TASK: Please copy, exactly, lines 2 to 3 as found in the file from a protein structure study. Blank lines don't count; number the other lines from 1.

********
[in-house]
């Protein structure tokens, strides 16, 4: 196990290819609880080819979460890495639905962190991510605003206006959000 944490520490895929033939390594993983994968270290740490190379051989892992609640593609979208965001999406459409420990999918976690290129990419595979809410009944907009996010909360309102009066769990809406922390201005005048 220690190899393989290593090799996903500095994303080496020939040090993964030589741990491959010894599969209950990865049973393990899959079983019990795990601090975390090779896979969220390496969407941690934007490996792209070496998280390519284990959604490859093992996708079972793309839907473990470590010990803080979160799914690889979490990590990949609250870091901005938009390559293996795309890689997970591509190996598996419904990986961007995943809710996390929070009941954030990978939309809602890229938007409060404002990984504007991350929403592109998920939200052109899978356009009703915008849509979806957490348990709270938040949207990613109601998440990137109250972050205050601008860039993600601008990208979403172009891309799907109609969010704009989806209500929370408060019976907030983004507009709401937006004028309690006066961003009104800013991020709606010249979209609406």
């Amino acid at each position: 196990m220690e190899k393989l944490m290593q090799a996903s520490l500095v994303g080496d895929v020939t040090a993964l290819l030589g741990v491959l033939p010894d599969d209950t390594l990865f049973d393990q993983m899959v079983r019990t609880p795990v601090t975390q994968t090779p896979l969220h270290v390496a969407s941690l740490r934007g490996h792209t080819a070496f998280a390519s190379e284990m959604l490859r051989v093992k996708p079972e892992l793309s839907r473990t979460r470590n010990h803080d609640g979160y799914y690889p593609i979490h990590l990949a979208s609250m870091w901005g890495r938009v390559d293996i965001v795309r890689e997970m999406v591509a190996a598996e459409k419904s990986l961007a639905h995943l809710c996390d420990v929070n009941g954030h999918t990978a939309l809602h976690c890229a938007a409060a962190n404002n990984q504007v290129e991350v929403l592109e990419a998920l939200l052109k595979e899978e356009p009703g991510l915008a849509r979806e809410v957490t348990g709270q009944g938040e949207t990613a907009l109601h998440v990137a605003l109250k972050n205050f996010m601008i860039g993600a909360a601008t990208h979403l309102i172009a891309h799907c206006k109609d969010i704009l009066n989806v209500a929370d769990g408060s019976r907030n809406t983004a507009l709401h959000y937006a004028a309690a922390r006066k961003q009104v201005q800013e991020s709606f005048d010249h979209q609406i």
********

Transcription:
């Protein structure tokens, strides 16, 4: 196990290819609880080819979460890495639905962190991510605003206006959000 944490520490895929033939390594993983994968270290740490190379051989892992609640593609979208965001999406459409420990999918976690290129990419595979809410009944907009996010909360309102009066769990809406922390201005005048 220690190899393989290593090799996903500095994303080496020939040090993964030589741990491959010894599969209950990865049973393990899959079983019990795990601090975390090779896979969220390496969407941690934007490996792209070496998280390519284990959604490859093992996708079972793309839907473990470590010990803080979160799914690889979490990590990949609250870091901005938009390559293996795309890689997970591509190996598996419904990986961007995943809710996390929070009941954030990978939309809602890229938007409060404002990984504007991350929403592109998920939200052109899978356009009703915008849509979806957490348990709270938040949207990613109601998440990137109250972050205050601008860039993600601008990208979403172009891309799907109609969010704009989806209500929370408060019976907030983004507009709401937006004028309690006066961003009104800013991020709606010249979209609406």
């Amino acid at each position: 196990m220690e190899k393989l944490m290593q090799a996903s520490l500095v994303g080496d895929v020939t040090a993964l290819l030589g741990v491959l033939p010894d599969d209950t390594l990865f049973d393990q993983m899959v079983r019990t609880p795990v601090t975390q994968t090779p896979l969220h270290v390496a969407s941690l740490r934007g490996h792209t080819a070496f998280a390519s190379e284990m959604l490859r051989v093992k996708p079972e892992l793309s839907r473990t979460r470590n010990h803080d609640g979160y799914y690889p593609i979490h990590l990949a979208s609250m870091w901005g890495r938009v390559d293996i965001v795309r890689e997970m999406v591509a190996a598996e459409k419904s990986l961007a639905h995943l809710c996390d420990v929070n009941g954030h999918t990978a939309l809602h976690c890229a938007a409060a962190n404002n990984q504007v290129e991350v929403l592109e990419a998920l939200l052109k595979e899978e356009p009703g991510l915008a849509r979806e809410v957490t348990g709270q009944g938040e949207t990613a907009l109601h998440v990137a605003l109250k972050n205050f996010m601008i860039g993600a909360a601008t990208h979403l309102i172009a891309h799907c206006k109609d969010i704009l009066n989806v209500a929370d769990g408060s019976r907030n809406t983004a507009l709401h959000y937006a004028a309690a922390r006066k961003q009104v201005q800013e991020s709606f005048d010249h979209q609406i």